You won't be seeing ex-members of the Delta Force guarding fertilizer and chemical plants in the aftermath of the Sept. 11 terrorist attacks. But you likely will see a more proactive approach to security at the facilities, according to a speaker at the second annual meeting of the National Pesticide Stewardship Alliance, held in Memphis recently.
“Security and the fundamental culture of security has been an integral part of the crop protection industry for a long time,” said Rick Yabroff, with United Ag Products. “So many of the products and materials and products we use are hazardous materials. They are highly regulated and many of them are very expensive.
“As an industry, we have done a good job of educating and training our employees to not be casual with these products, to use them very deliberately and to wear the proper protective equipment. That helps in developing and thinking about security.”
In addition, “many chemical and fertilizer supply facilities are in small communities. The idea that someone would walk in with a lot of cash and attempt to buy a truckload of ammonium nitrate would immediately raise a lot of suspicion. The message around the industry is, ‘know your customer.’”
While measures to prevent theft and misuse of hazardous materials have been in place for some time now, the World Trade Center and Pentagon attacks have prompted many companies to start documenting their security methods, putting them in a plan and looking at ways to improve them, according to Yabroff.
“I think there is going to be a lot more focus on developing security management plans,” Yabroff said. “We're trying to create more of a process where Step 1 may be identifying your most critical materials and Step 2 may be the accessibility of those materials. But each facility is going to be a little different.”
On the other hand, members of the ag chemical industry are not necessarily trained to grasp the most important part of any security plan — putting yourself in the mind of a criminal or terrorist wanting to breach that security.
For that reason, “We're encouraging all our facility managers to involve their local law enforcement to help identify some of the vulnerable areas,” Yabroff said.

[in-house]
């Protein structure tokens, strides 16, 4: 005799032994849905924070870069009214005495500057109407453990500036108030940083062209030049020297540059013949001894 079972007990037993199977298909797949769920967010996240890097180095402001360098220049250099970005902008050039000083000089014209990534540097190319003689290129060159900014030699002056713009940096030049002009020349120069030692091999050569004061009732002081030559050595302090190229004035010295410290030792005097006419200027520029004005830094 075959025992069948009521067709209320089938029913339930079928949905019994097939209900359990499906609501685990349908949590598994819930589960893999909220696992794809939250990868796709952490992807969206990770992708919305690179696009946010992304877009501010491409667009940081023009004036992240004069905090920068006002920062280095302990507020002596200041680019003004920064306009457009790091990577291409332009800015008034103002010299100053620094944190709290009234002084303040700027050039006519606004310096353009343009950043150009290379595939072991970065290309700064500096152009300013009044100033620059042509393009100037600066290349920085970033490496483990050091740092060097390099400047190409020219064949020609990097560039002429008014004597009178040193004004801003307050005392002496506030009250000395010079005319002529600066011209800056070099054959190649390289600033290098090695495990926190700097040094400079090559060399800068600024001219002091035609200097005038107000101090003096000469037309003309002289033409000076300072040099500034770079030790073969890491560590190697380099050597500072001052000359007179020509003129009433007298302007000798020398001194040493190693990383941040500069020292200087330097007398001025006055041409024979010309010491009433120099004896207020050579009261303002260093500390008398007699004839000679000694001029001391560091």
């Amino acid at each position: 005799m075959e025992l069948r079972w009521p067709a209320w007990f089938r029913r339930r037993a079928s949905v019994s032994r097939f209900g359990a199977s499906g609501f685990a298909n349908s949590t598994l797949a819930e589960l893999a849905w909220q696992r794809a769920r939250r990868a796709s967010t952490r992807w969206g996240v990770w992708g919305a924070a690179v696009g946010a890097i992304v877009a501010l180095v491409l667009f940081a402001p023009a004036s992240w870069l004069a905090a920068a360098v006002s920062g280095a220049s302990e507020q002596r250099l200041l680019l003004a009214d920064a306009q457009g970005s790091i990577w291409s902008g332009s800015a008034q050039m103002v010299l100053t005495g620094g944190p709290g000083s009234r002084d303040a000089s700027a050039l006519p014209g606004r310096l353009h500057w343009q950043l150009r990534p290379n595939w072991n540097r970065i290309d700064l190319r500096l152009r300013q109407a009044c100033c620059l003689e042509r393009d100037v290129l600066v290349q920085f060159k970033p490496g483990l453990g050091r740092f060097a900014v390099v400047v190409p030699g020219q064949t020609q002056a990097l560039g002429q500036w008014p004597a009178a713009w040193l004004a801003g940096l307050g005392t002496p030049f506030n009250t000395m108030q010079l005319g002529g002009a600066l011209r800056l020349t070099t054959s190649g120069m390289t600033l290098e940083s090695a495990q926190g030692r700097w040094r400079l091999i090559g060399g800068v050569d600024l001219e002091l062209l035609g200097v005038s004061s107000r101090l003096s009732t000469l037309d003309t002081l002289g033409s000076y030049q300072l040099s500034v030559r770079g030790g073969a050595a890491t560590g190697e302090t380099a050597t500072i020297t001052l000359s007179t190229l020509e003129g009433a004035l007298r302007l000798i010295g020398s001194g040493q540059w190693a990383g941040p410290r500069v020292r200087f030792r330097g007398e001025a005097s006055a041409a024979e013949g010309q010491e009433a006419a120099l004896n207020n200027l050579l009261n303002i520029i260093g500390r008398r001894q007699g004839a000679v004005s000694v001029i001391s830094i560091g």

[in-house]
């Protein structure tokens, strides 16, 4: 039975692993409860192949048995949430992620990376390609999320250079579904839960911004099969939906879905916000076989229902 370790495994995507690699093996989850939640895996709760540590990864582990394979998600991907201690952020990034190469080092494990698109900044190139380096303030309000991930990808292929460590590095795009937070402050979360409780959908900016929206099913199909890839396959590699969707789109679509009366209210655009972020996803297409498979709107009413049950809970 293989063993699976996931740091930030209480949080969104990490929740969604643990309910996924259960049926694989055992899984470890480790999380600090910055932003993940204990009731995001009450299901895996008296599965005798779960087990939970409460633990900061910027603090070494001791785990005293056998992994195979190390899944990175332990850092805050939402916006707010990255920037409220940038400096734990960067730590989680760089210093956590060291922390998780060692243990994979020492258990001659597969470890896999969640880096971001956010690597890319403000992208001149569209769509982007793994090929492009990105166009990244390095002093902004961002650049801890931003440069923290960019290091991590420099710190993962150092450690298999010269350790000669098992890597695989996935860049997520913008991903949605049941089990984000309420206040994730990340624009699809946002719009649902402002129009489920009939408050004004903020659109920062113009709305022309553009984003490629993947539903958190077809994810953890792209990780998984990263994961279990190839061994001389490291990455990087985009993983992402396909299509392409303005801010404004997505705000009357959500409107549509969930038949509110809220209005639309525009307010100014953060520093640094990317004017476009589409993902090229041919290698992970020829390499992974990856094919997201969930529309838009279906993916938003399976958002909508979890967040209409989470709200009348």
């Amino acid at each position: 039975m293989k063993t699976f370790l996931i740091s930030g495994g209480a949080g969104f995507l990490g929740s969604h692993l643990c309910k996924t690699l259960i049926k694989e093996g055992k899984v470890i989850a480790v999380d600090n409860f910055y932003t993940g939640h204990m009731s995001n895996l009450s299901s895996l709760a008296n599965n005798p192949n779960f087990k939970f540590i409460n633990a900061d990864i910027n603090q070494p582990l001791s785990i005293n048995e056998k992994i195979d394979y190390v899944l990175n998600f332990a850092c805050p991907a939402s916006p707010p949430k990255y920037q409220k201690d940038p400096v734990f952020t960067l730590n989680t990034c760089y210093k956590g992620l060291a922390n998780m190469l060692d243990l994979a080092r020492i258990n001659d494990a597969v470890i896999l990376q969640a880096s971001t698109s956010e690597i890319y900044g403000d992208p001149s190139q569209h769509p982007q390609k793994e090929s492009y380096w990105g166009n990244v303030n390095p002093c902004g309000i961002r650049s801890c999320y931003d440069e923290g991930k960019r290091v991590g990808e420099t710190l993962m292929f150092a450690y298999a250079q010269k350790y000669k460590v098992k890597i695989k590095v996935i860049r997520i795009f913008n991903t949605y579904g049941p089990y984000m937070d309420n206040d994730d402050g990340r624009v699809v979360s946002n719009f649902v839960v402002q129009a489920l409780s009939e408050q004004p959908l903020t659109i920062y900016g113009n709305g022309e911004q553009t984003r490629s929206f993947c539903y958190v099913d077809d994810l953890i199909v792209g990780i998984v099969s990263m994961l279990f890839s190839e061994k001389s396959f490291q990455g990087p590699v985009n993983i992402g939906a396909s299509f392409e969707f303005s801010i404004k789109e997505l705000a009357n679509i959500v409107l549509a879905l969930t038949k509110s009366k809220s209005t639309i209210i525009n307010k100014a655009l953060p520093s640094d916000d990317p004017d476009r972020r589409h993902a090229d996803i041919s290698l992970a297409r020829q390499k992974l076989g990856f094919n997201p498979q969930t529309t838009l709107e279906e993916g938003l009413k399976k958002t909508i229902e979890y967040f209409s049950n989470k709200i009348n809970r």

Where are some current vulnerabilities? That's not something the public is going to know until those problems have been corrected, Yabroff noted. “We don't want to educate a criminal or terrorist about potential security problems” while those problems still exist.
Weary of regulation
Wendell Stratton, an ag retailer and chairperson of the Agricultural Retailers Association, told attendees of the conference that not all federal regulations accomplish their intended purposes.
“Our workers are expected to wear all these garments to protect themselves in 95 degree temperatures and 100 percent humidity. How much common sense is that? But that's what we're doing. I can't keep people because of the regulations.”
Stratton added that regulations haven't kept up with changes in the chemical industry.
“We don't have to go to those extremes. We're handling stuff today that is not near as dangerous as it used to be. We have come a long way in this industry in the past 30 years.”
Stratton noted that today's more litigious society is also driving up costs, especially insurance. “We have gotten to the point where regulation, legislation and all the rules we live under, we expect things to be made right. And if somebody makes a mistake, somebody else expects to get paid for it.
“What happened to the good old days when it was recognized that we're not perfect, that it is part of our being to make mistakes. And we gave people latitude to make mistakes. Today, I see a real intolerance.”
Stratton told federal regulators attending the conference, “I hope everyone realizes that as we face these challenges, we can only accomplish what needs to be accomplished if we work together. I ask you to keep some of those things in mind.”
According to Rob Denny, program administrator for the Ag Container Recycling Council, the two-year old NPSA is the ideal vehicle to address the aforementioned issues.
“NPSA was born out of a number of people seeing that there were industry people trying to put together stewardship programs, there were individual states trying to do various tasks, such as disposing of obsolete pesticides and containers and there were educators trying to train applicators to do the right thing.
“However, none of this was being very well-coordinated, particularly across the public and private sectors and academia. A few of us from diverse backgrounds recognized that something was amiss, that we could be doing things better. That's why we decided to start the NSPA.”
Alliance members consist of government regulators, private industry and educators.
“We need to listen to each other,” Denny said.
“There is an understanding, both from the regulatory standpoint and from the industry point of view, that we have to have a sustainable agriculture. Regulations have to keep agriculture alive, industry alive. If they don't, we won't have anything to regulate.”